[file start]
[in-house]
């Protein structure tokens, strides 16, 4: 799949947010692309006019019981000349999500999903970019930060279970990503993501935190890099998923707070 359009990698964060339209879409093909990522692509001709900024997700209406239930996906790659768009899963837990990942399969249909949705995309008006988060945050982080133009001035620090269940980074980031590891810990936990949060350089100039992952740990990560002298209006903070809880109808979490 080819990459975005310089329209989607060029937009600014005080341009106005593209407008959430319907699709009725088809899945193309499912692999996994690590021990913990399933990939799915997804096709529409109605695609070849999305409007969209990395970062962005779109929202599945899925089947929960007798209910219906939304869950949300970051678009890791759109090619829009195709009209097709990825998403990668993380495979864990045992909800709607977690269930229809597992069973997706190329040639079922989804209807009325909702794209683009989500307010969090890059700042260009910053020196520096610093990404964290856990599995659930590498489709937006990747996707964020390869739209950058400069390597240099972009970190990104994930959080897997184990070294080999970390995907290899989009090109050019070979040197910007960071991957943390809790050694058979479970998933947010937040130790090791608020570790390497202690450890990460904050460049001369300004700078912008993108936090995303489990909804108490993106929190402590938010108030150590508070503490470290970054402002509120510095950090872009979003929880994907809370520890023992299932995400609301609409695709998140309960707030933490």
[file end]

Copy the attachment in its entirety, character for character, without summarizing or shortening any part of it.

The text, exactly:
[in-house]
């Protein structure tokens, strides 16, 4: 799949947010692309006019019981000349999500999903970019930060279970990503993501935190890099998923707070 359009990698964060339209879409093909990522692509001709900024997700209406239930996906790659768009899963837990990942399969249909949705995309008006988060945050982080133009001035620090269940980074980031590891810990936990949060350089100039992952740990990560002298209006903070809880109808979490 080819990459975005310089329209989607060029937009600014005080341009106005593209407008959430319907699709009725088809899945193309499912692999996994690590021990913990399933990939799915997804096709529409109605695609070849999305409007969209990395970062962005779109929202599945899925089947929960007798209910219906939304869950949300970051678009890791759109090619829009195709009209097709990825998403990668993380495979864990045992909800709607977690269930229809597992069973997706190329040639079922989804209807009325909702794209683009989500307010969090890059700042260009910053020196520096610093990404964290856990599995659930590498489709937006990747996707964020390869739209950058400069390597240099972009970190990104994930959080897997184990070294080999970390995907290899989009090109050019070979040197910007960071991957943390809790050694058979479970998933947010937040130790090791608020570790390497202690450890990460904050460049001369300004700078912008993108936090995303489990909804108490993106929190402590938010108030150590508070503490470290970054402002509120510095950090872009979003929880994907809370520890023992299932995400609301609409695709998140309960707030933490």